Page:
Outside, cranes unload huge trucks carrying 20- and 30-foot-long steel beams, numbered to designate their positions in the building. The beams forming the arches are put together into sections 56 feet long and weighing about 125,000 pounds. Each section is then lifted into the air by a crane, put in position, and bolted to the previous section by men who, from the ground, look like ants. Other ants clamber about the glistening white beams, painting over the bolts and scratches to protect the beams from rust. A giant crane takes Derr foreman Alan Hurst up for a view from the top. The cramped basket has a waist-high metal mesh railing but is open above, and passengers tie safety harnesses to its corners. The crane swiftly lifts the basket to almost 300 feet – about the height of a 20-story building, nearly level with workers on the highest beams. A painter in coveralls works lying on his stomach, the lanyard of his harness seeming about as hefty as a length of string. Another worker is calmly walking up the sloped steel.
When Hurst tells the crane operator, by walkie-talkie, to move him closer to the unfinished arch, the basket swings across the field and up past the roof level to clear another crane, and suddenly the wind whistles through. The basket is blown sideways a couple of feet, spinning when the crane stops. The view goes for miles in all directions, over a vast sea of trees. On the stadium floor, people look like dots. “This is great up here, isn’t it?” Hurst says. One of the dots on the ground, introduced by Isbell later, is Gaylan Frank, called Pineapple, a small leathery fellow from Hawaii. He’s been working high steel for 28 years but is currently restricted to work on the ground because of an accident that threw off his equilibrium. “We were working the Colts stadium, and I went to help another crew out,” he explains. “Some rebar slipped and spun around and hit me in the temple. Fractured my skull in five places. I didn’t miss much work, but I did go into a pretty deep depression because I couldn’t go up on high steel anymore. But I’ll get back to 100 percent and be up there maybe in another six months or so.”
Up high, he says, “You can see forever. Nobody can bother you up there.” He doesn’t like bad weather, but that’s the job, and you just work through it. “And the travel – I used to love it, but that’s getting old. But I never got tired of being up there.”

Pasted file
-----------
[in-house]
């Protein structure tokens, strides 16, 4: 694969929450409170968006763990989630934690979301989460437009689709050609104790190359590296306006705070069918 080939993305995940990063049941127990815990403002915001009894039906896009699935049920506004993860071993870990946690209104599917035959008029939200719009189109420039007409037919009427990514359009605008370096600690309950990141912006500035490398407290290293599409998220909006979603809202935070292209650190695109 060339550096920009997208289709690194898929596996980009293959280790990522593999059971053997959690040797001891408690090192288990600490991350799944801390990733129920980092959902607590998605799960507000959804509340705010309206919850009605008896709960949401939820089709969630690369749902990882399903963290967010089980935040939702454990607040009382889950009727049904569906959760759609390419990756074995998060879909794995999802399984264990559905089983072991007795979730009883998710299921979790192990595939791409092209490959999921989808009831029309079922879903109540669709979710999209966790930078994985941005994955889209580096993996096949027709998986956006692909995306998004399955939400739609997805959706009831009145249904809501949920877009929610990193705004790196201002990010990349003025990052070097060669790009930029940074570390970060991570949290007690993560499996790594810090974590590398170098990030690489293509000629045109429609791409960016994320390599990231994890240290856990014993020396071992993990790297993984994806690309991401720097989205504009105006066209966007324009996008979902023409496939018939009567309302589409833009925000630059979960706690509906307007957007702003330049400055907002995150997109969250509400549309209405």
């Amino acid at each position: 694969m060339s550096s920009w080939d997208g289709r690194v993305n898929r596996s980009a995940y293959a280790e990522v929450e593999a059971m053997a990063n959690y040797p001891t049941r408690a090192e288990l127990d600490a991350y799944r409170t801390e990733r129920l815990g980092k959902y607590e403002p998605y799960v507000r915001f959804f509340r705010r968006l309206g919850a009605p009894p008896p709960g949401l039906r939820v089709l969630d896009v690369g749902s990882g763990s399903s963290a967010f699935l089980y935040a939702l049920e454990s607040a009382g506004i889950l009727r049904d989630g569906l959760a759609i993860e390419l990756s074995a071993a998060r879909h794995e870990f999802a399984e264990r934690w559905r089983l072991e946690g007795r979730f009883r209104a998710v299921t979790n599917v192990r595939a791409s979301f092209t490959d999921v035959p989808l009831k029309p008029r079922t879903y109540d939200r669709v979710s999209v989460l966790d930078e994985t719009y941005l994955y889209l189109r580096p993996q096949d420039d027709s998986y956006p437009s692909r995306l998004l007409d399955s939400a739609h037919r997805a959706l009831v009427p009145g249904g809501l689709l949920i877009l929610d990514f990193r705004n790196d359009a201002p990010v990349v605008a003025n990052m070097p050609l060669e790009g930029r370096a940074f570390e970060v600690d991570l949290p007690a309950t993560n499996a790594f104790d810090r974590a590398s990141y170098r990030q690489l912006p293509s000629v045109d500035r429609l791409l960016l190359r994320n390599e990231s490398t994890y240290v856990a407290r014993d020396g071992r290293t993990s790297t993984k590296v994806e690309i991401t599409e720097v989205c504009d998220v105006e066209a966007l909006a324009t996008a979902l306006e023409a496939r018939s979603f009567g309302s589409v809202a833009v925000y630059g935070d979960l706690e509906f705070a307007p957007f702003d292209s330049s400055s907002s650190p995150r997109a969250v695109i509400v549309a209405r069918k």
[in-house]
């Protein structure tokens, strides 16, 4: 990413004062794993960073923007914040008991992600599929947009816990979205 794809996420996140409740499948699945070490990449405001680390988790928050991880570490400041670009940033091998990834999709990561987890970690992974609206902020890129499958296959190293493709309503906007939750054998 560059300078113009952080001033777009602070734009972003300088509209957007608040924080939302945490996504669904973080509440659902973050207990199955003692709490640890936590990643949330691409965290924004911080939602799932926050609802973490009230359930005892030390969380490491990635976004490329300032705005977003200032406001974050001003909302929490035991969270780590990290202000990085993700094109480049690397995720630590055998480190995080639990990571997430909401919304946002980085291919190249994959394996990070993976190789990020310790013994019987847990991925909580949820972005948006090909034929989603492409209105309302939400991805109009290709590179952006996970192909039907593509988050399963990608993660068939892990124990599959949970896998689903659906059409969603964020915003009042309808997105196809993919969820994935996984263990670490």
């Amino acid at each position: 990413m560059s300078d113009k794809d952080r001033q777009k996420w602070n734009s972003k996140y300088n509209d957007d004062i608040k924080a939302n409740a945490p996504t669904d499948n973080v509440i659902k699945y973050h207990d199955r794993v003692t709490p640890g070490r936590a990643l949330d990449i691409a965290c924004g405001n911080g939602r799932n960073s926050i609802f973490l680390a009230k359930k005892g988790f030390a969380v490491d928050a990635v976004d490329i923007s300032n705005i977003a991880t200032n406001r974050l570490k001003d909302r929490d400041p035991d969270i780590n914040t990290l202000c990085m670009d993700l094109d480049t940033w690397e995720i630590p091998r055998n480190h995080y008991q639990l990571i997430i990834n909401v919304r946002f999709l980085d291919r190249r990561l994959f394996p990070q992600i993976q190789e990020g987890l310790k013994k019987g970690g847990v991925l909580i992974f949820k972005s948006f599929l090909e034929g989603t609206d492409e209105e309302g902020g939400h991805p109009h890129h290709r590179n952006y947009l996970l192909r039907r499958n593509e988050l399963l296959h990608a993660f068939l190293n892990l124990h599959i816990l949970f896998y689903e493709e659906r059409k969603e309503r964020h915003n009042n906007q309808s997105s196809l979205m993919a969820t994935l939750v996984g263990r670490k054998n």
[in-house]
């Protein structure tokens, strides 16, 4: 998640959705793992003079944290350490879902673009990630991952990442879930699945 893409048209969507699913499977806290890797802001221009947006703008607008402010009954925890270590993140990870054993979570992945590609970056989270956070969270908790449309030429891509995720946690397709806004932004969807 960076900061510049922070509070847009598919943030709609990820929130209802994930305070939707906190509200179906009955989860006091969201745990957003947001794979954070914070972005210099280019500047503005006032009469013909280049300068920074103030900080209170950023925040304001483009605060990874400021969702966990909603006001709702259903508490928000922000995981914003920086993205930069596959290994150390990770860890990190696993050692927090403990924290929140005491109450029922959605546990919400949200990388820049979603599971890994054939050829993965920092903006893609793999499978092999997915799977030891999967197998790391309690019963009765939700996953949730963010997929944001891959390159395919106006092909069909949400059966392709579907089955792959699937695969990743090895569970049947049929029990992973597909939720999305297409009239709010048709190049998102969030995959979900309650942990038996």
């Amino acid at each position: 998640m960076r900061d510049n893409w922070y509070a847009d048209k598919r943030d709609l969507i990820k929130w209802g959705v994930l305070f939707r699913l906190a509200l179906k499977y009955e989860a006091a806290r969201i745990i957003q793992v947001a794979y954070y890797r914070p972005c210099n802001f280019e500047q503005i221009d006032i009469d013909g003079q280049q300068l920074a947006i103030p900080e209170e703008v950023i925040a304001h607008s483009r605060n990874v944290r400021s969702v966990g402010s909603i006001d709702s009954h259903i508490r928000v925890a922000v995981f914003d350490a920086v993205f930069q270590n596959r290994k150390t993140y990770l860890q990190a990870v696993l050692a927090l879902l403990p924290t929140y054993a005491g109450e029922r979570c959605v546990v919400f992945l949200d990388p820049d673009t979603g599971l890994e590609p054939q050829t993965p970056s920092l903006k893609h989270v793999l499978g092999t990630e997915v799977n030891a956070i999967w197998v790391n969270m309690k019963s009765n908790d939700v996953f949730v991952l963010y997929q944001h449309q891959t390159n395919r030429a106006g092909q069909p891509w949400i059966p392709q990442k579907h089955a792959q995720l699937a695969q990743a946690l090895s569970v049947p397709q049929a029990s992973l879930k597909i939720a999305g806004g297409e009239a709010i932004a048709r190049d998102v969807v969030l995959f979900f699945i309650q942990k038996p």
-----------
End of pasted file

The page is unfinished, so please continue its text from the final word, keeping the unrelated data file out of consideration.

“Much as I loved it,” said Chrietzberg, “I don’t know if I’d still be ironworking even if I hadn’t broken my back. Something about having to wear those harnesses and being tied off all the time. How in the hell do you do structural ironwork like that? Seems to me it would make it more dangerous, not less, because you can’t move quickly if you have to. You might not fall off a girder anymore, but what about just getting hit? That’ll kill you just as quick.” “The industry has changed for sure,” said Gary White, known as Tennis Shoe during his 40 years in the trade. “When I was working, I always wanted to be on top of things. I sure didn’t want to be underneath anybody.”
After he retired from steelwork in 2000, White switched to job-site safety. And he credits harnesses and other OSHA changes with giving workers more confidence that they’ll be coming down in one piece whenever they go up. On the other hand, he said, a lot of the freedom is gone as well. “It used to be you lived up there by your guts. You couldn’t be afraid. Nowadays, heck, just about anybody can be an ironworker.” Leroy Self said that at least two sets of ironworkers generally ignore OSHA’s rules and get away with it – those who are working on vertical beam connections and the worker who sets the initial safety line. Neither, he said, has any place to hook a safety line. “That fellow walking out there putting up that safety cable, where is he supposed to tie off to? There’s nothing there. And the connectors, well, the guys shimmy up the beam and wait till a new beam comes in, then put a spud bar in place to keep the beam from moving. But they’ve got no place to hook their harnesses either. What are they going to do, hook it to the bolt holes? Hell, no.”
Self said that when he was working at a Chrysler plant, a supervisor ordered him to tell his team to hook onto a ladder they were using to set beams. “I told him, ‘No way. What if that ladder fell? Then what?’ And he tells me: ‘You’re right. Forget what I just told you.’” “My daddy,” said Rattlesnake Smith, “told me when I started working high steel that you have two hands – one for the contractor, one hand to hold onto something. So you’re only renting out one hand at a time.” But Smith said he misses the rush of high steel so much sometimes that he’s thinking about going back to work, putting wind turbines together. “Lot of my friends are working those towers, and they’re making pretty good pay,” he said. “And 400 feet is a good height to get to. “What you got to know is that there are three things about high-iron work: The thrill of the danger, the money, and the arrogance of knowing that you’re doing something very few people can do. “You have a job with those three things going for it, that’s a pretty good job.”
You can reach Peter Gorman at